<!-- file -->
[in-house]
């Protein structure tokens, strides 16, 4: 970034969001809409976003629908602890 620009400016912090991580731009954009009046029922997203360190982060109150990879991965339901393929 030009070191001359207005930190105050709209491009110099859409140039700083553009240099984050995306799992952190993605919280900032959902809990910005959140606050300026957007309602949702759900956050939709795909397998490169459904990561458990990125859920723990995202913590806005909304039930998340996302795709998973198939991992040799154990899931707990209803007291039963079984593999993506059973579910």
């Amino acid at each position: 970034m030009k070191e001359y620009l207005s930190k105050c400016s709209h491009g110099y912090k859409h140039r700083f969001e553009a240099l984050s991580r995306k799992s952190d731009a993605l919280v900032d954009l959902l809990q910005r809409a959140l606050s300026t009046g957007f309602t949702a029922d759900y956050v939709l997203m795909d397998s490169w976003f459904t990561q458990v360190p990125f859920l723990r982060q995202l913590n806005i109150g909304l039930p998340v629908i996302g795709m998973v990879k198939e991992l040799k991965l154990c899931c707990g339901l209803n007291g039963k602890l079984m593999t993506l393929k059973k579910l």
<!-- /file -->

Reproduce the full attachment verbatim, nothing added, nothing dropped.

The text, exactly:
[in-house]
């Protein structure tokens, strides 16, 4: 970034969001809409976003629908602890 620009400016912090991580731009954009009046029922997203360190982060109150990879991965339901393929 030009070191001359207005930190105050709209491009110099859409140039700083553009240099984050995306799992952190993605919280900032959902809990910005959140606050300026957007309602949702759900956050939709795909397998490169459904990561458990990125859920723990995202913590806005909304039930998340996302795709998973198939991992040799154990899931707990209803007291039963079984593999993506059973579910």
């Amino acid at each position: 970034m030009k070191e001359y620009l207005s930190k105050c400016s709209h491009g110099y912090k859409h140039r700083f969001e553009a240099l984050s991580r995306k799992s952190d731009a993605l919280v900032d954009l959902l809990q910005r809409a959140l606050s300026t009046g957007f309602t949702a029922d759900y956050v939709l997203m795909d397998s490169w976003f459904t990561q458990v360190p990125f859920l723990r982060q995202l913590n806005i109150g909304l039930p998340v629908i996302g795709m998973v990879k198939e991992l040799k991965l154990c899931c707990g339901l209803n007291g039963k602890l079984m593999t993506l393929k059973k579910l």